The commission did uphold the track ejections that occurred of Rojas and Beattie at their most recent meeting. They need to make an effort to better publicize these things. That being said…there is still a lot to be done and YOU need to make your voice heard. Write into the commission and attend their meetings to comment. Ask them to pull up PARX executives to have them answer to the commission why Juan Vasquez still has stalls there. You have to speak up en mass and keep at it. Just commenting here does nothing.

    • Untapped potential

      Vasquez has stalls there because he has Sam Elliott in his hip pocket !!!!! Sam protects Juan, you want to clean Parx up start with Sam Elliott.

      • ridingtowin

        Yep, the word is that he gets his palm greased to allow certain trainers stalls.

    • susan

      Many years ago if there was a ruling against someone, that ruling applied in every jurisdiction. That doesn’t seem to be the case anymore. I’ve seen rulings against trainers/owners and they’re given stalls at another track!

  • mato

    Positive comments but as many of you have stated, all heard before and no follow up. The only way to stop all this damage / potential cheating is to have continuous and random out of competition testing. From the moment a foal drops there should be continuous monitoring of where each horse is , and subject to testing at any and all times. A horse should not be off the radar for months , or a year, at any age. This applies to all racetracks and private farms and training centers . In this microchip age, this should not be difficult to set up, what is difficult is the desire .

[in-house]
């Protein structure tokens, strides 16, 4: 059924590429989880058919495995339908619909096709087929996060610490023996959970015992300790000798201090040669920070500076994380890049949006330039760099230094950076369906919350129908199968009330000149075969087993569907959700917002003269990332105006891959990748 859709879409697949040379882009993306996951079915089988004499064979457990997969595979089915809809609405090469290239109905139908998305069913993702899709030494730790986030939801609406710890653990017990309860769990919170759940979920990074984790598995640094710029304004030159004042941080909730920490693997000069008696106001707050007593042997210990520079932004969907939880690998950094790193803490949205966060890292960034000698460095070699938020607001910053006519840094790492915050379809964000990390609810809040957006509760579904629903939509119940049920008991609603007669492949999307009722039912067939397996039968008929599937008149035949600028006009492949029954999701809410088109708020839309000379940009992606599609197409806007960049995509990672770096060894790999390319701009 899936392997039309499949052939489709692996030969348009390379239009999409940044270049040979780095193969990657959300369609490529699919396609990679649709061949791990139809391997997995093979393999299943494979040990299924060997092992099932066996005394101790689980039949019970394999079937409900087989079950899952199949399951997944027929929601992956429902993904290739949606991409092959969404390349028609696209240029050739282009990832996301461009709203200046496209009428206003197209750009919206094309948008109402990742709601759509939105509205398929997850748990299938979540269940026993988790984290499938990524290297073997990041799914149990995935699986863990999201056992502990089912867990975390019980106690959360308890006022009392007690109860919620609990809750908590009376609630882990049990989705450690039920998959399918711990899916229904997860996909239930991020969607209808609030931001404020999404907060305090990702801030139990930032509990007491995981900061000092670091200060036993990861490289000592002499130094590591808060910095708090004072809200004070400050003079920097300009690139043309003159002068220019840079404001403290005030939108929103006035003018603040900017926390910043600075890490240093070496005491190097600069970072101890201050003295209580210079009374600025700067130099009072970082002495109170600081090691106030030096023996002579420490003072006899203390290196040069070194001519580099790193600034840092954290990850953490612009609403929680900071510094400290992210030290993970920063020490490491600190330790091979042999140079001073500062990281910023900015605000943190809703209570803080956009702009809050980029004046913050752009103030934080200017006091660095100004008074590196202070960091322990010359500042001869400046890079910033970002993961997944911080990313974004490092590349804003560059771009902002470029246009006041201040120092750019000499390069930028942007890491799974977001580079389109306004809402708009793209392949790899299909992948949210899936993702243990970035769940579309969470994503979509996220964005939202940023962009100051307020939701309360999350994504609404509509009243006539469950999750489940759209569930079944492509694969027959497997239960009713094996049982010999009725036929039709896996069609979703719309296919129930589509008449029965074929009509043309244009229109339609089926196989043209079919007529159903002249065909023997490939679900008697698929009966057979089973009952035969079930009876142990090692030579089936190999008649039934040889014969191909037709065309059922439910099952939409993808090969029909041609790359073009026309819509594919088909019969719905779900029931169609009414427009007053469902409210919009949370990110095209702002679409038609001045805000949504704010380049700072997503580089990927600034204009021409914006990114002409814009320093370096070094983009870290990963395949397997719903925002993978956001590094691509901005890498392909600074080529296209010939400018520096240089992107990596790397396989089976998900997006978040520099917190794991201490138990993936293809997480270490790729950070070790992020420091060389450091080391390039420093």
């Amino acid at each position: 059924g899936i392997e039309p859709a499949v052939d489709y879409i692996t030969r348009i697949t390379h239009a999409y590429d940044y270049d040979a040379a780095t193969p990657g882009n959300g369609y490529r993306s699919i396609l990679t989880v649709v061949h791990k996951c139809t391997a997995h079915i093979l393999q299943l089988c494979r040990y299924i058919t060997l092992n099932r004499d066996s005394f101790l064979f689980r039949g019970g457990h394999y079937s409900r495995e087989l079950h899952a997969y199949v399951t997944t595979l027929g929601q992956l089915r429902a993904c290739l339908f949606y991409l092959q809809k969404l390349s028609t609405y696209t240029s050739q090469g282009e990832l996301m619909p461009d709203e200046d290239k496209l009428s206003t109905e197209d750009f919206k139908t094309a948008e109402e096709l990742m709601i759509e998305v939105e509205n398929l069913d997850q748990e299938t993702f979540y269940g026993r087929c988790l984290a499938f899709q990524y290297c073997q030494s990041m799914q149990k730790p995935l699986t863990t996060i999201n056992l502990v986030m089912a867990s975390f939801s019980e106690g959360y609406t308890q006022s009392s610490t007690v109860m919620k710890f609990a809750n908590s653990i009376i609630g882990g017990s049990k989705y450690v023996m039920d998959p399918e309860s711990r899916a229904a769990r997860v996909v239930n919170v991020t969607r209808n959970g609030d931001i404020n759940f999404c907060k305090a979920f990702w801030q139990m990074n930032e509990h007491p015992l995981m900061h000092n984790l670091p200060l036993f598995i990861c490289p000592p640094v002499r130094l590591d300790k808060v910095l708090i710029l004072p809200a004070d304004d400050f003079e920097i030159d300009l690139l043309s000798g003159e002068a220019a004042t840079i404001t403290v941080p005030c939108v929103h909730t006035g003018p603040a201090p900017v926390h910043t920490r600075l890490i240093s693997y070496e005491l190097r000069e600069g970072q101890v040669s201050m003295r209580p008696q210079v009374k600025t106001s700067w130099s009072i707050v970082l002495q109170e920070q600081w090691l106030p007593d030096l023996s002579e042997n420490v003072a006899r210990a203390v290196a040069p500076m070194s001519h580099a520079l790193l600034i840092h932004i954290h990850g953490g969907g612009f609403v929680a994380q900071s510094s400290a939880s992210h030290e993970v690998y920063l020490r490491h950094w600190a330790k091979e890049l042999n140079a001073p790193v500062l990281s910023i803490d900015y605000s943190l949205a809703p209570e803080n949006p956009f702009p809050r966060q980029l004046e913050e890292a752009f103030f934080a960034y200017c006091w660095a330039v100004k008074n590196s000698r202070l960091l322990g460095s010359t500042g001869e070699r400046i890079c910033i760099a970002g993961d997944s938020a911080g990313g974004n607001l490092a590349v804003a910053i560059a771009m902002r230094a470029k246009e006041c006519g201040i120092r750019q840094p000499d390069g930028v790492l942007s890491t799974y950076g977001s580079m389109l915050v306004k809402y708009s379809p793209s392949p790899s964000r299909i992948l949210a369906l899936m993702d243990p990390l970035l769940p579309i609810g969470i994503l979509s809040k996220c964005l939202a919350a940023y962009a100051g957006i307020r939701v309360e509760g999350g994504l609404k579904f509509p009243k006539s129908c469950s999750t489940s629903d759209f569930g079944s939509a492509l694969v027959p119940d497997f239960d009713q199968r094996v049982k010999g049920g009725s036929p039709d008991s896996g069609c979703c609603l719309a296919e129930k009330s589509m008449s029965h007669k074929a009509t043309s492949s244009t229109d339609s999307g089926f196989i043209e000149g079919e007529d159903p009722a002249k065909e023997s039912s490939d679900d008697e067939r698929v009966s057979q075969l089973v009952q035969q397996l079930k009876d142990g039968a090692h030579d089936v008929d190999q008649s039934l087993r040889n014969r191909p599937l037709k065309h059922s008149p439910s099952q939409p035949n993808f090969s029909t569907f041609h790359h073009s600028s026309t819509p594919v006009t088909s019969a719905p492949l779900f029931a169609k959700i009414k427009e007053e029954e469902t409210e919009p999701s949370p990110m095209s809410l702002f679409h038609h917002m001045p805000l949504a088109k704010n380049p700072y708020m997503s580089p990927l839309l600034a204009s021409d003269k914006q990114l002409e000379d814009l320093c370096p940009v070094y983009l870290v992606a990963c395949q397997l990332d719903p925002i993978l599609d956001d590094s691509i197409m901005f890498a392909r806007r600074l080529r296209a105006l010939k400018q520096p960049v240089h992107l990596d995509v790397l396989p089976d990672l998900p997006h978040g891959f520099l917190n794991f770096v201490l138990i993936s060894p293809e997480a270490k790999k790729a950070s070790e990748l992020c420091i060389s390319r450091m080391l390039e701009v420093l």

• Diana Baker

      Agreed. Microchips should enable us to determine everything about a horse’s history. As long as the information is entered in the database.

      • ben

        Biopasports are better, as it has been proven that microchips are not 100% safe, if freud is the reason.

  • Diana Baker

    They should also adress the still prevalent issue of horses going from the track to low end auctions, like New Holland and Sugarcreek, or shipping directly to slaughter. The industry has made progress in aftercare, but none of the horses should end up slaughtered. It’s a huge black eye for the industry.

    • David Burris

      So, who takes care of them after their useful lives as a racehorse? There are only so many places a retired racehorse can go. For some reason we quit treating horses as livestock and turned them into pets and therefore exempt from slaughter. Hopefully this won’t translate to cows since I like a good steak.

      • TwoBays

        Lots of us, David – lots of us take care of them after their racing careers. And yes, we quit treating horses like livestock – glad you are able to keep up.

        • David Burris

          Unfortunately, one of those changes that doesn’t make any sense.

      • ziggypop

        If there are too many to take care of at the end their careers, racing or having babies, then too many are being breed. It is that simple.

        • David Burris

          Sort of like the tail wagging the dog.